Why did a remote police station, built to combat pirates, find itself at the centre of a murder-suicide after a constable went on the rampage? How did Chinese gangsters avoid conviction after serving a deadly dinner to Frenchtown’s elite? And why is the Foreign Office still withholding a key document to solving a murder that took place in the Gobi desert in 1935?
By delving deep into 12 of China’s most fascinating murder cases, Murders of Old China delivers a fast-paced journey through China’s early 20th-century history – including its criminal underbelly.
Uncovering previously unknown connections and exposing the lies, Paul French queries the verdict of some of China’s most controversial cases, interweaving true crime with China’s chaotic and complicated history of foreign occupation and Chinese rival factions.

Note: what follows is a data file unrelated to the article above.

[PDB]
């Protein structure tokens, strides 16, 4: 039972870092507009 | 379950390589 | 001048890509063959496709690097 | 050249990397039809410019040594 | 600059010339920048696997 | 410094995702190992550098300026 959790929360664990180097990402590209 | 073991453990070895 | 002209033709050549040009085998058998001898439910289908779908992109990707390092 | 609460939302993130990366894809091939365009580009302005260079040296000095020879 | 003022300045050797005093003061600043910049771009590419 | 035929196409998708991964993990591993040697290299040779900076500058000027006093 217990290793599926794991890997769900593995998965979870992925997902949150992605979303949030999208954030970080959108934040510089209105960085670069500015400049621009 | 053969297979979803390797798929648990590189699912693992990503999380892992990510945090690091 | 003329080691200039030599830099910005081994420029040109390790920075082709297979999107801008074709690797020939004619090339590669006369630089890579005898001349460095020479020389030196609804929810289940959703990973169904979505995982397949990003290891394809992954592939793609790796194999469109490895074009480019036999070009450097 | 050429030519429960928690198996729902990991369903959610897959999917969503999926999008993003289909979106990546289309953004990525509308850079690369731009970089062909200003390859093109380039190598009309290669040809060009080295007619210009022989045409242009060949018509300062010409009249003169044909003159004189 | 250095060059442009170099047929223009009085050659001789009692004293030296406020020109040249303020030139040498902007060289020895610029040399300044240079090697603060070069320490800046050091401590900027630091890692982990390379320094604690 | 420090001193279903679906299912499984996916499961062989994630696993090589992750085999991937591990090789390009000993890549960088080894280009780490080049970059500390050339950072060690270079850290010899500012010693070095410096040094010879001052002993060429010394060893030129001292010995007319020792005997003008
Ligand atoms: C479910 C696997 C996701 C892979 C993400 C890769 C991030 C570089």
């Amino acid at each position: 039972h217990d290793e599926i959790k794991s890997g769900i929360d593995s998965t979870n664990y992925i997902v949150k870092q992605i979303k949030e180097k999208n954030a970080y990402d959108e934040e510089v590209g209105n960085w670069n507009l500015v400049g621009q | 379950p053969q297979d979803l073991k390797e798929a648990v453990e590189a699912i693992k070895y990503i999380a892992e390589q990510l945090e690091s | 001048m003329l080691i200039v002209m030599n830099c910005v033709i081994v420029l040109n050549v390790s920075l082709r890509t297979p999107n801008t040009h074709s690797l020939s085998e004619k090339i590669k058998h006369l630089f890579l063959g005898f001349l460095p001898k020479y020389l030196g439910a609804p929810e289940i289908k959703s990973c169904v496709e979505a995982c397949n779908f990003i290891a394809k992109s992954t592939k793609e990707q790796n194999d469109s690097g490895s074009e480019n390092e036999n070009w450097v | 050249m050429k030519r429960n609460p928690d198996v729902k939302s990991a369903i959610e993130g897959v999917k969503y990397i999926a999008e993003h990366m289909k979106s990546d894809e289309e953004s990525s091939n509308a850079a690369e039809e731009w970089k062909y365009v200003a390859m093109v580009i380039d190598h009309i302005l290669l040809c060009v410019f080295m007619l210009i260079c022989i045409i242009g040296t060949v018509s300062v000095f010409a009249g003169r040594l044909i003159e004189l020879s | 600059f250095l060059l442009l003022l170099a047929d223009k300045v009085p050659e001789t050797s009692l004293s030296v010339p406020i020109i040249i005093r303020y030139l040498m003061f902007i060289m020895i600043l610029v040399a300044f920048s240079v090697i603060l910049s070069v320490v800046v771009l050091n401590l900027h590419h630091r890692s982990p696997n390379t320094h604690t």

I rarely feature non-fiction on Novel Kicks but when I was asked if I wanted to take part in the blog tour for Murders of Old China and read about the premise, I jumped at the chance.
Each chapter focuses on a different case and even though it’s non-fiction, it felt that I could have been reading a fictional murder mystery novel. Some of it was almost unbelievable.
The mystery and the twists and turns in these cases appealed to my love of puzzles and history.
This has made me want to know as much as possible about this era that I have previously not known anything about.by
Novel Kicks is a blog for story tellers and book lovers.